Adolescents’ Attribution and Outcome Expectancies Regarding Relational Aggression: A Cross-Cultural Comparison and Cultural Value Associations

Yan Li, Michelle F. Wright, Danae Rollet

Research output: Contribution to journalArticlepeer-review

Abstract

This study compares 477 Chinese and 342 American adolescents’ responses to open-ended questions regarding attribution and outcome expectancies of relational aggression, and investigates how cultural values were related to these social cognitive processes. Results revealed cross-cultural similarities and differences. In particular, American adolescents attributed romantic relationship competition, which was absent in Chinese adolescents’ responses. Furthermore, American adolescents demonstrated a stronger instrumental orientation in their social cognition (e.g., gain status), whereas Chinese adolescents tended to hold the blaming the victim attribution, and the socially harm the victim outcome expectancy. Finally, this study revealed that in both cultural groups, higher collectivism was linked to the blaming the aggressor attribution, as well as escalated peer conflict and aggression as outcome expectancies, whereas individualism was linked to the blaming the victim attribution. Findings of this study enriched our knowledge about the cultural construal of adolescents’ attribution and outcome expectancy regarding relational aggression.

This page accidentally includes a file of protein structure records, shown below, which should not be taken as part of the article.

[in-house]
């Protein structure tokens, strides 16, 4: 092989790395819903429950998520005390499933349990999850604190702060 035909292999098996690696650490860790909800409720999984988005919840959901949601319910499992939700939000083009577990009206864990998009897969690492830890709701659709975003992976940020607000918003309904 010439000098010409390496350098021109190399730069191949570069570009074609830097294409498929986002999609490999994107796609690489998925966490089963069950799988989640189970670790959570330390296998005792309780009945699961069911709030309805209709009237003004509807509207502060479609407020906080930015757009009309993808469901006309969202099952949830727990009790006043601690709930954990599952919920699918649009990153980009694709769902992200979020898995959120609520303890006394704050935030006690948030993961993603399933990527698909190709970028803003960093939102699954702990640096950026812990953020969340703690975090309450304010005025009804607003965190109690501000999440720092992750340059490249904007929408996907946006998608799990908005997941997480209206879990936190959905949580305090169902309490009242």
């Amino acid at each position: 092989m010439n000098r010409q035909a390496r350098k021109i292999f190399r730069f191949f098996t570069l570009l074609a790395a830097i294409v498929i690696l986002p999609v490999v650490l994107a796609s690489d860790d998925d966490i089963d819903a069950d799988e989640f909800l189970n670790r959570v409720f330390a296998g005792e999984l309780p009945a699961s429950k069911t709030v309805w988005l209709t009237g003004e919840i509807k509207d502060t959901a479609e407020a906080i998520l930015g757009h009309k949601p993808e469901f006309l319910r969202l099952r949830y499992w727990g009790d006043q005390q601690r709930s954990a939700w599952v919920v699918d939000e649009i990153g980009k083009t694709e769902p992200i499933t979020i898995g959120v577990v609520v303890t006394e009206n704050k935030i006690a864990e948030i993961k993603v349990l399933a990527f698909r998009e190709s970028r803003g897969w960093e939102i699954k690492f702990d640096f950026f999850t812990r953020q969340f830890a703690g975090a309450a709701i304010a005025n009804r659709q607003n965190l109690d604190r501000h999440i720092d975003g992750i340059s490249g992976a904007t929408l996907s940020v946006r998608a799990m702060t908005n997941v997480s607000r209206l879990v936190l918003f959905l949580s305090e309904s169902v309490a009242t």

Original languageEnglish (US)
JournalJournal of Early Adolescence
DOIs
StateAccepted/In press - 2020

All Science Journal Classification (ASJC) codes

  • Developmental and Educational Psychology
  • Social Sciences (miscellaneous)
  • Sociology and Political Science
  • Life-span and Life-course Studies

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